Manager questions are multiple-choice; Wedge out

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Manager questions are multiple-choice; Wedge out

Friday, Oct. 15, 2010
6:25 PM

By Patrick MooneyCSNChicago.com

Within a span of 31 days, the White Sox and Boston Red Sox introduced new managers. One had never done the job before, but was a name on the South Side. The other was an outsider in New England, and fired the last time he had a chance to run a major-league team.

This was late 2003 and less than 23 months later those two men won World Series titles for two franchises that combined had gone 174 years without a championship.

It would be impossible to clone Ozzie Guillen, and the White Sox organizational structure might not work elsewhere. And Terry Francona could have just as easily been remembered as the guy who managed Michael Jordan and the Double-A Birmingham Barons.

But you never know where the next great manager might be coming from or going. The White Sox once fired a young Tony La Russa. The New York Daily News went with a Clueless Joe back page when Joe Torre took over the Yankees. Before Bill Belichick became a football genius, he had to be fired by the Cleveland Browns.

The Cubs are carefully heading toward a decision on their manager for Year 103 since their last World Series championship. Mike Quade a baseball lifer who has managed only 37 games in the majors would represent a philosophical shift from Dusty Baker and Lou Piniella and whats been described as the celebrity manager.

I've hired two really good managers that did very, very well here the first couple years, general manager Jim Hendry said at the beginning of the search process. And then for a lot of the reasons not blaming them things don't always go (up). It looks like it's going that way and then we got derailed a couple times.

Hiring Ryne Sandberg could help sell tickets and energize the fan base the same way Guillen did and if you needed a reminder of that the Cubs sent out invoices on Friday to their season-ticket holders.

There are five pricing tiers for 13 different sections at Wrigley Field and it all depends on the date andor opponent. Youll find a range that runs from 8 to 112 per ticket, plus a 12 percent amusement tax, and the overall average price will essentially remain flat in 2011.

Then again, Francona wasnt a huge name in Boston and this summer the Red Sox reached their 600th consecutive sellout at Fenway Park. Like Francona who was dismissed by the Philadelphia Phillies in 2000 maybe Bob Melvin and Eric Wedge only need another opportunity.

Wedge, who met with Cubs chairman Tom Ricketts earlier this week, will be the next manager of the Seattle Mariners according to an SI.com report late Friday afternoon. The former Cleveland Indians manager was linked to several openings. He wont be coming to Wrigleyville.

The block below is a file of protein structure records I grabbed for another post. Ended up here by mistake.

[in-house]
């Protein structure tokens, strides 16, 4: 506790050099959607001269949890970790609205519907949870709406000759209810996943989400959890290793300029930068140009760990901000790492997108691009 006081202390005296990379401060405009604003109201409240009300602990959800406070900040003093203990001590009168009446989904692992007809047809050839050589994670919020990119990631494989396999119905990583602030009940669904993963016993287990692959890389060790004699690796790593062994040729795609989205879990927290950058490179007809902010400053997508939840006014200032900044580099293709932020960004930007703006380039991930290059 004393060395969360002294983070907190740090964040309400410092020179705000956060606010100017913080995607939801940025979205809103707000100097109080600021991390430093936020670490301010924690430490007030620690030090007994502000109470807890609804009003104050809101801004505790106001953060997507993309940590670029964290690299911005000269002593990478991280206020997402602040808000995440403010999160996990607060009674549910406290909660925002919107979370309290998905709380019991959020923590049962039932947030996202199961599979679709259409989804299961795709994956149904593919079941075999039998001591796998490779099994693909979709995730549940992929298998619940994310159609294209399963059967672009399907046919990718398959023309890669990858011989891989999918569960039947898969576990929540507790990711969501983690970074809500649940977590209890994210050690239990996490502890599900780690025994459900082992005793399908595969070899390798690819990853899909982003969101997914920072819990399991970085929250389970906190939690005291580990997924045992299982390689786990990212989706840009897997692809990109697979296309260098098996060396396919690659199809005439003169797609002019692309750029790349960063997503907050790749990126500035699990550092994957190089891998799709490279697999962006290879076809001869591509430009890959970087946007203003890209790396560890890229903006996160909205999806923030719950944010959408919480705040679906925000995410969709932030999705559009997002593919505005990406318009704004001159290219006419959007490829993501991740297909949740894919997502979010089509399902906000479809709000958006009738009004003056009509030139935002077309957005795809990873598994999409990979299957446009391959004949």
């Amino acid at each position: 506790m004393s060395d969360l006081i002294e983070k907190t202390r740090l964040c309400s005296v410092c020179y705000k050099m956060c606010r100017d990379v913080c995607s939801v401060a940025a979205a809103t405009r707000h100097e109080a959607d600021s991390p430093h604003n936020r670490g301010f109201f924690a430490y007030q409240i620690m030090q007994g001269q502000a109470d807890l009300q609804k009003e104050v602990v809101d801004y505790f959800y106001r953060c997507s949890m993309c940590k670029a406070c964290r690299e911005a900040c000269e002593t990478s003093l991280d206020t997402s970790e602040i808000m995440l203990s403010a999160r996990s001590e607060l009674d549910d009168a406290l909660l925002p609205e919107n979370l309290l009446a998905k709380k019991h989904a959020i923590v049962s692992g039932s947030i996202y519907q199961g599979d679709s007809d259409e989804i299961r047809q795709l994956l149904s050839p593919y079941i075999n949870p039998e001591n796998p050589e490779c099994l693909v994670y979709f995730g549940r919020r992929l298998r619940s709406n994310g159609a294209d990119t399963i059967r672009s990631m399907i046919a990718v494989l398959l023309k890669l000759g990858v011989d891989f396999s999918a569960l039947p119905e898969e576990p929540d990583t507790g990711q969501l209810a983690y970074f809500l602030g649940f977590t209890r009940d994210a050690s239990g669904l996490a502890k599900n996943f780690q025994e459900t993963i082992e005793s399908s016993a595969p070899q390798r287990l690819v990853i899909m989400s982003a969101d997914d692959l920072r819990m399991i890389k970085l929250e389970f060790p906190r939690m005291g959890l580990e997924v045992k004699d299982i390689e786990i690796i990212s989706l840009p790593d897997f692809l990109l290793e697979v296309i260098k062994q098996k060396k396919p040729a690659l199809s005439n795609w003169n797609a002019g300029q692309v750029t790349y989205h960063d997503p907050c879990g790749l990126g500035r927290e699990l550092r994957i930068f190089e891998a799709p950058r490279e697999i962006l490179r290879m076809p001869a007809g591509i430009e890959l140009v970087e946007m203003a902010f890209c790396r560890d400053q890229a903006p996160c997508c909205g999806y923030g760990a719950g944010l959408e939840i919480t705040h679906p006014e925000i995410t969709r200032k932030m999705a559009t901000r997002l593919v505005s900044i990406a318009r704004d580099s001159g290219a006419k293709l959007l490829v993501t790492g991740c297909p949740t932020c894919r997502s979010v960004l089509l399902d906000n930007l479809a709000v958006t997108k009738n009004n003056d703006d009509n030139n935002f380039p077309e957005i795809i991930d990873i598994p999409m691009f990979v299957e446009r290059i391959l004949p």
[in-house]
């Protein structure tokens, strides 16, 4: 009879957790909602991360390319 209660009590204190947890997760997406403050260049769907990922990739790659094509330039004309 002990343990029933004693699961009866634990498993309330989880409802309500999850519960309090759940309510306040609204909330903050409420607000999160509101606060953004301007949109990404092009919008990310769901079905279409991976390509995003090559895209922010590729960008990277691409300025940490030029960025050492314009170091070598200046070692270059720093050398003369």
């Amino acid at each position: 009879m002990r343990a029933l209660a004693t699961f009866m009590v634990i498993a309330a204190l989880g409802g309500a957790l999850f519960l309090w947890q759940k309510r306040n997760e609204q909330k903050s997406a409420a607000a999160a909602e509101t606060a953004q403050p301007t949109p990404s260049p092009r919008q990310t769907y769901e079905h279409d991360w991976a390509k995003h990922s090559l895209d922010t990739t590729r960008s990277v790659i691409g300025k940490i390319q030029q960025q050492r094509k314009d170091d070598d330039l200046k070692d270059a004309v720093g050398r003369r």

Look at the four managers still analyzing matchups and not hunting or fishing or golfing and youll see that part of this postseason is about second chances. Or that they dont have much in common except for the fact that their teams are in the league championship series that begin this weekend.

The Indians fired Charlie Manuel during the middle of his third season in Cleveland. Manuel, a former hitting coach, has won at least 85 games in each of his six years with the Phillies and is chasing his third consecutive National League pennant. Manuel, 66, has West Virginia roots and was shaped by the years he spent playing in Japan, yet wound up helping give the city of Philadelphia its first professional championship since 1983.

Fifty-five-year-old Bruce Bochy was born into a military family in France, where his father was stationed, and eventually developed into a major-league catcher. Those skills inform the way Bochy handles a pitching staff thats one of the best in the game. He lasted 12 seasons with the small-market San Diego Padres, and it took until his fourth year in San Francisco before the Giants made the playoffs.

Ron Washington, 58, had no experience managing in the majors until he took over the Texas Rangers in 2007. In spring training he survived what looked like a devastating report he tested positive for cocaine last year. Before Fridays Game 1, he was reflecting on that failed drug test and his relationship with general manager Jon Daniels.

He didn't judge me (and) I could never say enough about that support, Washington said Thursday in Texas. When youre a manager, a lot of times you get hired to get fired. And whenever that time comes and I hope it's a long time in the future I hope that I can always have him as a friend.

In this business, thats the probability facing the next Cubs manager hired to be fired.

Joe Girardi, who turned 46 on Thursday, could be the perfect fit. Born in Peoria and educated at Northwestern University, the ex-Cubs catcher might want to come home with his family or stay in New York and perhaps build another Yankees dynasty. Fired by the Florida Marlins in 2006, he might appreciate the stable organization he already knows.

Hendry has said that the only instructions Ricketts gave him were this: Get the best man for the Cubs. Get the best man for the future. For that role, there is no central casting. And we might not know who that person truly is for at least three more years.

Cubs: The Aroldis Chapman Show begins at Wrigley Field

Cubs: The Aroldis Chapman Show begins at Wrigley Field

Rage Against the Machine’s “Wake Up” blasted from the Wrigley Field sound system at 9:51 p.m. on Wednesday as Aroldis Chapman trotted toward the mound. Nothing would get lost in translation as the Cubs unleashed their new closer on the White Sox.

Chapman didn’t feel the full rush of adrenaline, because a revived offense scored five runs in the eighth inning, ending the save situation and any real suspense for the crowd of 41,166. The game within the game became looking up at the 3,990-square-foot LED video board in left field for the velocity reading after each pitch and listening to the oohs and aahs.

Chapman made it look easy against the middle of the White Sox lineup, with 13 of his 15 pitches clocked between 100 and 103 mph in the ninth inning of an 8-1 victory. That triple-digit default setting, fluid left-handed delivery and intimidating presence showed why the Cubs made a game-changing trade with the New York Yankees.